Deteriorating parks, rapidly-disappearing skilled staff, an over-reliance on volunteers and a general feeling that the importance of parks for well-being, children's development, biodiversity and the environment is obvious yet being missed are common themes throughout.
Many submissions call for a more joined-up approach to parks policy, with a parks lottery, taxing unhealthy food and levies on business among the suggestions made for the future viability of our parks and green spaces.
The committee received nearly 400 formal written submissions, more than 13,000 surveys completed online or face-to-face in parks and more than 4,186 templated emails as part of the We Own It campaign calling for parks to be made a statutory service. It published the first 250 responses online this week, with more to go online next week and the week after.
Many individuals and friends groups described harsh effects of austerity cuts on their parks. Birmingham resident Jane Edwards said: "In the last eight years I have watched their staff and resources cut to the bone. If we are not careful our parks will return to their late 20th century place in the community - a haunt of local gangs and drug dealers, littered with cans etc and shunned by the rest of the community."
Friends of Moss Bank Park in Bolton described buildings being condemned as unsafe, a pitch and putt course abandoned because of reduced mowing, an increase in Himalayan balsam, failure to unblock drains and resurface slippery paths and the closure of a wildlife garden and a mini zoo.
The friends pointed to "the lack of will and or resources by both the local council and police to deal with vandalism and crime in the park, especially overnight."
Friends of the Vines, a green space leased to Medway Council in Kent by the Church of England, described falling maintenance standards leading to a reliance on volunteers, which the group called "unsustainable". It added: "This important feature of well-being is unlikely to survive too long under the present modus operandi."
The Parks Alliance echoed this concern in its submission: "There is a thin line between drawing on the enthusiasm and commitment of volunteers and exploiting their time and energy, and it is important that budget cuts do not force park managers over this line." The alliance recognised this same slide into decline in 2003. "The decline was not pronounced at first, but by the time it really impacted it took a colossal and concerted effort, backed up by sustained and substantially increased capital and revenue resources."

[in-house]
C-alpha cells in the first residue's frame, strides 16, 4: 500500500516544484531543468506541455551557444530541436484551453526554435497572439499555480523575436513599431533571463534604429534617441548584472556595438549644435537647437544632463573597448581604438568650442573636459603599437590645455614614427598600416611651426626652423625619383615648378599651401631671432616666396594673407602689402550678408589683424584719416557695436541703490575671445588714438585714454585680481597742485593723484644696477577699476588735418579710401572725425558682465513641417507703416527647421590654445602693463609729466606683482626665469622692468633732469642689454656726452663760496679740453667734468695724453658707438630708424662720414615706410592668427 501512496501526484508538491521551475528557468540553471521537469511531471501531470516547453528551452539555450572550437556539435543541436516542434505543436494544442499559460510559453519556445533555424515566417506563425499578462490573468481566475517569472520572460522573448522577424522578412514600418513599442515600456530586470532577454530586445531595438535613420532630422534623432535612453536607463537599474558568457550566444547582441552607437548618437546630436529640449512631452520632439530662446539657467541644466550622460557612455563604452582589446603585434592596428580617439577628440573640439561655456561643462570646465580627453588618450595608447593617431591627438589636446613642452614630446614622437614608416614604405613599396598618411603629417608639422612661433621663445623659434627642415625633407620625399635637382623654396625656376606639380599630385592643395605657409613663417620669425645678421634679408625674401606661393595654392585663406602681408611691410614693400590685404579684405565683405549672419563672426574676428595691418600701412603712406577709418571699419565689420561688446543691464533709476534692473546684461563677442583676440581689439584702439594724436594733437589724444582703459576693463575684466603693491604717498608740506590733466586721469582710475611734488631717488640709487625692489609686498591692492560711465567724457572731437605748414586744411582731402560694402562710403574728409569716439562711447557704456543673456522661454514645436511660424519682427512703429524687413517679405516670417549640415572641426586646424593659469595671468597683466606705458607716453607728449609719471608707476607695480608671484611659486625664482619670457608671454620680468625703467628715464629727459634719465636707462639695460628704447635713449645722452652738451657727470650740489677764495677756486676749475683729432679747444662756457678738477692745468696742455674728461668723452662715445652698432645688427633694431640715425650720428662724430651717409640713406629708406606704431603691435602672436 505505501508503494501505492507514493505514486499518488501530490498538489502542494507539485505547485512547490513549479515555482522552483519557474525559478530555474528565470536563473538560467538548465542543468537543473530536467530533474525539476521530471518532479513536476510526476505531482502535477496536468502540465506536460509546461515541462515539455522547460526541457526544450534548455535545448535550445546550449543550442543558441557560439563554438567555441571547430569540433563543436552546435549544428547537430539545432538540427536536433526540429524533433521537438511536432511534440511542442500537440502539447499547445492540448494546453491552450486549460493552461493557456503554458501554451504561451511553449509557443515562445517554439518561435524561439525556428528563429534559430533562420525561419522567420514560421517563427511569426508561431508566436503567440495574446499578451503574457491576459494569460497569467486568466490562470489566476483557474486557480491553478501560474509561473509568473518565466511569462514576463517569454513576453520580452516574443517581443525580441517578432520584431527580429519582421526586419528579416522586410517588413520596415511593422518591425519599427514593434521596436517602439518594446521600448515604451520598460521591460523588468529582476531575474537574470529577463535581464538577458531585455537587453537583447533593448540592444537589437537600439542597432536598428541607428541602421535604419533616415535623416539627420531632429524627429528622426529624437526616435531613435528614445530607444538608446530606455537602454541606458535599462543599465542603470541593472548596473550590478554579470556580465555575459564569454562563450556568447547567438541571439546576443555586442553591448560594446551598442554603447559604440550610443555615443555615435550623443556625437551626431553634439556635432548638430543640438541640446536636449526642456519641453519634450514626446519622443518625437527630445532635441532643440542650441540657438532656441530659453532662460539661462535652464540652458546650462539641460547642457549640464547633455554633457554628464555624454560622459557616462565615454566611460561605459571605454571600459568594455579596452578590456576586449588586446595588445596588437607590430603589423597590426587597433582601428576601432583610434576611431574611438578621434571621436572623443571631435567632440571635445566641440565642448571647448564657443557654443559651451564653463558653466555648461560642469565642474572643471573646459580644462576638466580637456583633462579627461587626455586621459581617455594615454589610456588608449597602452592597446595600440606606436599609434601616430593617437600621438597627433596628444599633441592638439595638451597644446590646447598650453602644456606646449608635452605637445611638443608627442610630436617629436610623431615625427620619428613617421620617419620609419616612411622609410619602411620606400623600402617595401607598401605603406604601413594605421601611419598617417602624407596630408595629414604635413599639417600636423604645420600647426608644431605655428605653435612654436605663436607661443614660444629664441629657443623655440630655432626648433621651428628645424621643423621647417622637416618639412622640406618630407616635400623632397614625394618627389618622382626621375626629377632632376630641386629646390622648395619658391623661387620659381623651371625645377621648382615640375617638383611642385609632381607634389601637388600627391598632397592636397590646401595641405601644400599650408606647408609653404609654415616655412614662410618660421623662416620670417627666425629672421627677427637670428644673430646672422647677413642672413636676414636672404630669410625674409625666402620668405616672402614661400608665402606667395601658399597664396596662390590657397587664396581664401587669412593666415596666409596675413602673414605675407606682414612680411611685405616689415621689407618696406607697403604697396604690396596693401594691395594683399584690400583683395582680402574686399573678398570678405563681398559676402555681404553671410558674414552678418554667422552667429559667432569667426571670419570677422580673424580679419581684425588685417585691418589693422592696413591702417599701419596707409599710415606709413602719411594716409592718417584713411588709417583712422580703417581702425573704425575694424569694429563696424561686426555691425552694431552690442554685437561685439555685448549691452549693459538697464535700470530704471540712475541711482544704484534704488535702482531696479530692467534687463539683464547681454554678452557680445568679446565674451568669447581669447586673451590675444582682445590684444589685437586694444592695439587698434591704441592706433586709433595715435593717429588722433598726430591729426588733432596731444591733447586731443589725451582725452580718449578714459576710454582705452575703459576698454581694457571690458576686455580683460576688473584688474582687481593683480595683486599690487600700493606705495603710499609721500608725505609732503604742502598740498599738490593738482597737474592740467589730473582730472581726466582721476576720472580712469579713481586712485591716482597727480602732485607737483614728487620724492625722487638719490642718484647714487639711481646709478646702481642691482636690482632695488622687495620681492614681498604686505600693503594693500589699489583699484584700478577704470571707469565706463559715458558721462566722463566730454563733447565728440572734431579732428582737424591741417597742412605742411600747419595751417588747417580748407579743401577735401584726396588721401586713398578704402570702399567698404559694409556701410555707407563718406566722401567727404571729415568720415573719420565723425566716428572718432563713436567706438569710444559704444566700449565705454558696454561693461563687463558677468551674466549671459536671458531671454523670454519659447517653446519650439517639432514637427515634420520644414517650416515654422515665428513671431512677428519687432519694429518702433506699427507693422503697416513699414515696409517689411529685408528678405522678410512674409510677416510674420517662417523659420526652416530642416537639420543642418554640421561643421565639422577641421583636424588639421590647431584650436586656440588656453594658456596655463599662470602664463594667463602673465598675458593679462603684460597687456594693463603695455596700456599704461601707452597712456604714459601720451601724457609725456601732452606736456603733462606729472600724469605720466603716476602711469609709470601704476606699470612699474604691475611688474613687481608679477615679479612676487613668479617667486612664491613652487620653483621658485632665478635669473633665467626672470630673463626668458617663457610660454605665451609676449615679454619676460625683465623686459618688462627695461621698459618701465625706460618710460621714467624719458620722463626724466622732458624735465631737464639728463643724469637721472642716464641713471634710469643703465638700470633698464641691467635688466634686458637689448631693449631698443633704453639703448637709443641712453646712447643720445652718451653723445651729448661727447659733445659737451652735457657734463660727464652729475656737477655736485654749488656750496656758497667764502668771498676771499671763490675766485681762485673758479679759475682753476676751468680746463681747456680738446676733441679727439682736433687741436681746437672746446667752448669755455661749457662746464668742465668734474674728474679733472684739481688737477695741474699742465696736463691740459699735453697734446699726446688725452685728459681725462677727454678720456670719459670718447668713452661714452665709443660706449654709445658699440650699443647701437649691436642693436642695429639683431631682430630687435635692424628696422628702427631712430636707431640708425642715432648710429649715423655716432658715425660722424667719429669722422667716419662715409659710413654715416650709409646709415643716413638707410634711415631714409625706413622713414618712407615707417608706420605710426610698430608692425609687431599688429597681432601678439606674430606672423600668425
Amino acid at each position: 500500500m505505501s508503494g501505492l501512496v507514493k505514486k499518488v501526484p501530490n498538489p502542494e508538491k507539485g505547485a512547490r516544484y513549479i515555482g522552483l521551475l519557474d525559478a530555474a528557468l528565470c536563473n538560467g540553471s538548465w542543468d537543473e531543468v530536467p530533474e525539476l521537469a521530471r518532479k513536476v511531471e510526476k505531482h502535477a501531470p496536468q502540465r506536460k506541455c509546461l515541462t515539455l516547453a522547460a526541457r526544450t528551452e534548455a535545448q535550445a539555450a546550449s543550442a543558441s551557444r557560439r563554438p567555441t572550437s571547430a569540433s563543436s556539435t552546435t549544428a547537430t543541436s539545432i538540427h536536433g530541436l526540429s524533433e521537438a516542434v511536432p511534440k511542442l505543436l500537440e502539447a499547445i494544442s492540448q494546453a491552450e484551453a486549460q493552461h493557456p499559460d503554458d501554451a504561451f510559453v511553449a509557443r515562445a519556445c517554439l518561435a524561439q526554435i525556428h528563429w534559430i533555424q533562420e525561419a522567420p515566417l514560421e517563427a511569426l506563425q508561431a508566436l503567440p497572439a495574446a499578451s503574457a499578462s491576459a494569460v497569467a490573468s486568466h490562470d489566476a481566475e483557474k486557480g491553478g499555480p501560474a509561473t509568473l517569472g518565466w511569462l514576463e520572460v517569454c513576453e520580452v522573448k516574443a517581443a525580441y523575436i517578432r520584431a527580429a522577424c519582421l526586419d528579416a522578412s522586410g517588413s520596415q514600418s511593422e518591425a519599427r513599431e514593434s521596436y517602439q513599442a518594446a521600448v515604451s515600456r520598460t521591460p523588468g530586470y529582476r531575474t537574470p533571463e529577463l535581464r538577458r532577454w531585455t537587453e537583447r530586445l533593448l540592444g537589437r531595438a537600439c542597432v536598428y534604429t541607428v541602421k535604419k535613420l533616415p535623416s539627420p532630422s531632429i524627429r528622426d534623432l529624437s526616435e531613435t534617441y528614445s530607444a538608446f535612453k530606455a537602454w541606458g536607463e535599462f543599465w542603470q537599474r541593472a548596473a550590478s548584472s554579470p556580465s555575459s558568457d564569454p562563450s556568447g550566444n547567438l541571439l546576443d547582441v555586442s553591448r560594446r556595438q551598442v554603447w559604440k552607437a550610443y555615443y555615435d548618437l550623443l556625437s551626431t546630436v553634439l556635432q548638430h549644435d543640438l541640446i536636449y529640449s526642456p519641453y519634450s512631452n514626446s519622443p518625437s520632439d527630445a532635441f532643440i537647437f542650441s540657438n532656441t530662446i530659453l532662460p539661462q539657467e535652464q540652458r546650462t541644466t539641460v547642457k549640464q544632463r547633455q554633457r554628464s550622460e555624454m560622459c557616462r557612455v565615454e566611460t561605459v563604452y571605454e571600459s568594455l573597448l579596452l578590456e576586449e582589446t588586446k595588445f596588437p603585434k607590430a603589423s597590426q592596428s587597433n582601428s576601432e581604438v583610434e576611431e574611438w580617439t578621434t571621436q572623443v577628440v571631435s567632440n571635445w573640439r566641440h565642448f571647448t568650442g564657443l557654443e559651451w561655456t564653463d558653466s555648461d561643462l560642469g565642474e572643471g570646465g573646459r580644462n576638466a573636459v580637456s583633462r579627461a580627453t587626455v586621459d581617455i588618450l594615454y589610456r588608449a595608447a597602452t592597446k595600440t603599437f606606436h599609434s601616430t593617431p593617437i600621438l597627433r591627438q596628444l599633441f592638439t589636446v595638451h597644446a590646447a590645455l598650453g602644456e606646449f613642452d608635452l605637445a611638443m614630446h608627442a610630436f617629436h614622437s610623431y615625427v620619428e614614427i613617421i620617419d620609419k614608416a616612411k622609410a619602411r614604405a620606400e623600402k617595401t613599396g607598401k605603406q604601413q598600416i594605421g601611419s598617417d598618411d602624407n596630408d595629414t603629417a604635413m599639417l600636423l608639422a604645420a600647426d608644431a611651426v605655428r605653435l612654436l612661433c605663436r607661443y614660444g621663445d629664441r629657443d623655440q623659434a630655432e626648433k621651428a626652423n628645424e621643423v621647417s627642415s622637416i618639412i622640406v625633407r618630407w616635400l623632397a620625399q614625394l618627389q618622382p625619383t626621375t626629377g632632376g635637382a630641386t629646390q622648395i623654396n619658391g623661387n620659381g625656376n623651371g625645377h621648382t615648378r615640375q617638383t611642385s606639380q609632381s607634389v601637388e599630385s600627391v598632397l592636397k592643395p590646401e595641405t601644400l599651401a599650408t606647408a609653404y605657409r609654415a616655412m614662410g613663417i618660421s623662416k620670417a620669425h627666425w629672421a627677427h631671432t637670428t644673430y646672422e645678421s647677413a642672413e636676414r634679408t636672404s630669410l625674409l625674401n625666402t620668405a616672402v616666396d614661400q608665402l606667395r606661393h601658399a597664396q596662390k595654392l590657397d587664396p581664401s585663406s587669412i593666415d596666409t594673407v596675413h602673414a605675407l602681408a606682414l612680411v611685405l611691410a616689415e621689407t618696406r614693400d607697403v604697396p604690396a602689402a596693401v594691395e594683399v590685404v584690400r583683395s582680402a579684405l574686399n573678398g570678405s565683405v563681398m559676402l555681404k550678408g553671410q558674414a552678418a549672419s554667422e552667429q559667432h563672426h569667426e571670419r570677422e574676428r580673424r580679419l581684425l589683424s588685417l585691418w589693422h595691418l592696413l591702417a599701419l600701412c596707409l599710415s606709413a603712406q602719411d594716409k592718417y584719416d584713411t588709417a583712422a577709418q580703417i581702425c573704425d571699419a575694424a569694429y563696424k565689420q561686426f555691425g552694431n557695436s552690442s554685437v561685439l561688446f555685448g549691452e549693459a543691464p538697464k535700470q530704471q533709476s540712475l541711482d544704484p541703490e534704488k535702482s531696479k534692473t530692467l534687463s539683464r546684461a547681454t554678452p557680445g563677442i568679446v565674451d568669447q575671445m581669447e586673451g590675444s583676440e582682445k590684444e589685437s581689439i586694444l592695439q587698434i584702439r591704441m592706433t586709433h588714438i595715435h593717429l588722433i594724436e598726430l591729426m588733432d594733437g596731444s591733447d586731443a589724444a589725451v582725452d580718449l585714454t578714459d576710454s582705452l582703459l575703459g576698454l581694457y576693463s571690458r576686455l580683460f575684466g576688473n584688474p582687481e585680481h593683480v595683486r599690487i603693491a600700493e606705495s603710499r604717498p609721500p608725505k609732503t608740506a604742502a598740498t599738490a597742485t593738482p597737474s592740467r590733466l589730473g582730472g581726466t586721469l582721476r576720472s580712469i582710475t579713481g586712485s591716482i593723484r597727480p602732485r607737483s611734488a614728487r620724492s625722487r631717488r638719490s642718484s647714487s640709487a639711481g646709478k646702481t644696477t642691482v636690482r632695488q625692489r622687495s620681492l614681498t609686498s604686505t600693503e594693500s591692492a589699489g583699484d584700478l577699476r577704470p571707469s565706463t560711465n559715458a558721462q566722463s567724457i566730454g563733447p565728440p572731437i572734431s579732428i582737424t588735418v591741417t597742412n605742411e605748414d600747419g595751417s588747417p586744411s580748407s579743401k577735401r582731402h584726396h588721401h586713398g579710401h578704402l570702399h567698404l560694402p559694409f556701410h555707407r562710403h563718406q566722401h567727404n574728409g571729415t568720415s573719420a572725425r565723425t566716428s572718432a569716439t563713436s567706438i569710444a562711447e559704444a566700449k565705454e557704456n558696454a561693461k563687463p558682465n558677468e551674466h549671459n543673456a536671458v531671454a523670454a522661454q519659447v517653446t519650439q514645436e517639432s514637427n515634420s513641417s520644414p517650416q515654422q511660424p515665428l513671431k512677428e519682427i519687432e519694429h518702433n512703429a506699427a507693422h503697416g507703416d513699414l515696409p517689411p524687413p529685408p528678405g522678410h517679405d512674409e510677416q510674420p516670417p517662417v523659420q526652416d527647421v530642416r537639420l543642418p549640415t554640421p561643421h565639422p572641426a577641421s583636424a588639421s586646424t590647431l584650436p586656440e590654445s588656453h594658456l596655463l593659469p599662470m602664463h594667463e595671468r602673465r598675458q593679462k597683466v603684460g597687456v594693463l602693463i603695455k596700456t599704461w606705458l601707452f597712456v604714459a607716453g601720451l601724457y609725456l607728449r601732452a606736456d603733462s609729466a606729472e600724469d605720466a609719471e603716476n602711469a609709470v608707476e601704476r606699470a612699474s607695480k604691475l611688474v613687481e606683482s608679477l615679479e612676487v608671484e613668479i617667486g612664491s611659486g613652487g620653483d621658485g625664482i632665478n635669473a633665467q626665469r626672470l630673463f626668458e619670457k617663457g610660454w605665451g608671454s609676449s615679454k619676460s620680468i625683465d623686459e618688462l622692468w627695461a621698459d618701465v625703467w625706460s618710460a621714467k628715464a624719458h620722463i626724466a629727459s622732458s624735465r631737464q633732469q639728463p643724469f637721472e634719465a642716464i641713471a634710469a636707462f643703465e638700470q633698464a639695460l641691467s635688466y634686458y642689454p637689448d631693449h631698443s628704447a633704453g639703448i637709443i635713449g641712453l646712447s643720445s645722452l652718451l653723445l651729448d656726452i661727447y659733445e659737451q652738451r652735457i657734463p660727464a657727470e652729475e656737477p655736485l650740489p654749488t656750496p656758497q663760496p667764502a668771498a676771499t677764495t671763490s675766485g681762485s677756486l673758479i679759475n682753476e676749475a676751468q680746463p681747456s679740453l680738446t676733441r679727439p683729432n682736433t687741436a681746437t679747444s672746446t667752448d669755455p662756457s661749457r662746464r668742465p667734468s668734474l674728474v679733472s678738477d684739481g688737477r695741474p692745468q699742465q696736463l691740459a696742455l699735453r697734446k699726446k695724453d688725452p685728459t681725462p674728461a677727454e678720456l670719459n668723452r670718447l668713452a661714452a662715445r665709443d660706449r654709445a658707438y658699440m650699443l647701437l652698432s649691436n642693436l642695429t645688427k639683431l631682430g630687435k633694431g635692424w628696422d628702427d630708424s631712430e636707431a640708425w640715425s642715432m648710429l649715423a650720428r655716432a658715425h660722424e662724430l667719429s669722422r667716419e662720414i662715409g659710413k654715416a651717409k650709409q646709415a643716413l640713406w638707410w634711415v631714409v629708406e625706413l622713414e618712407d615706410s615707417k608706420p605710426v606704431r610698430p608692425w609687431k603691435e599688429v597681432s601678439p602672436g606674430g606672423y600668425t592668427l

Despite 2.6 billion visits being made to the UK's parks each year, the alliance said it "is difficult to get a full understanding of how these assets are being used, managed or invested in. The lack of adequate data contributes to a situation in which public parks and open spaces are much loved by the public but are given a relatively low priority when it comes to policy and decision making at national level."
Health is a key feature in most of the submissions seen by Horticulture Week, particularly the role of green spaces to help combat our growing obesity problem. The Parks Alliance called parks "vital components of the NHS" with many members of the public using them as "free gyms".
Rugby Borough Council parks and grounds manager Chris Worman, who made a personal rather than professional submission, suggested new "green" taxes on fast food/sweets/soft drinks, mobile phones, alcohol or gambling, or refocusing the sugar tax levy to support parks rather than supporting organised sport, "which just supports fit people getting fitter". He said that for every £1 spent on establishing healthy walking schemes the NHS could save £7.18.
Charity Learning through Landscape (LTL) and the Association of Play Industries (API) both focused on parks as essential places for children. LTL said it is concerned that declining maintenance will lead to parks falling into disuse, while API said parks are often the only places children can go to play in a safe environment. LTL also pointed out that new legislation allows schools to open without school grounds and schools needing to build on existing grounds to accommodate more pupils, making parks all the more important.
The call for parks to be made a statutory service was a common call throughout. The Parks Alliance, which has previously said such a move would not necessarily solve parks' problems, pointed out in its submission that it would support it if there was no other "credible plan for ensuring the viability of our public parks and open spaces".
It added: "It is significant that public parks contribute to many statutory outcomes - for public health, biodiversity, flood control - without having statutory protection themselves."
The committee will also take into account 272,551 signatories to a 38 Degrees online petition and 4,186 templated emails organised by anti-privatisation pressure group We Own It, calling for parks to be made a statutory service.
Director Cat Hobbs said: "I think parks are a hugely emotional important issue for people as they are so vital to our quality of life. Any threat to parks is something the public gets very upset about and rightly so. We don't need all these different new funding solutions. We just need funding and lovely parks. That's what people want."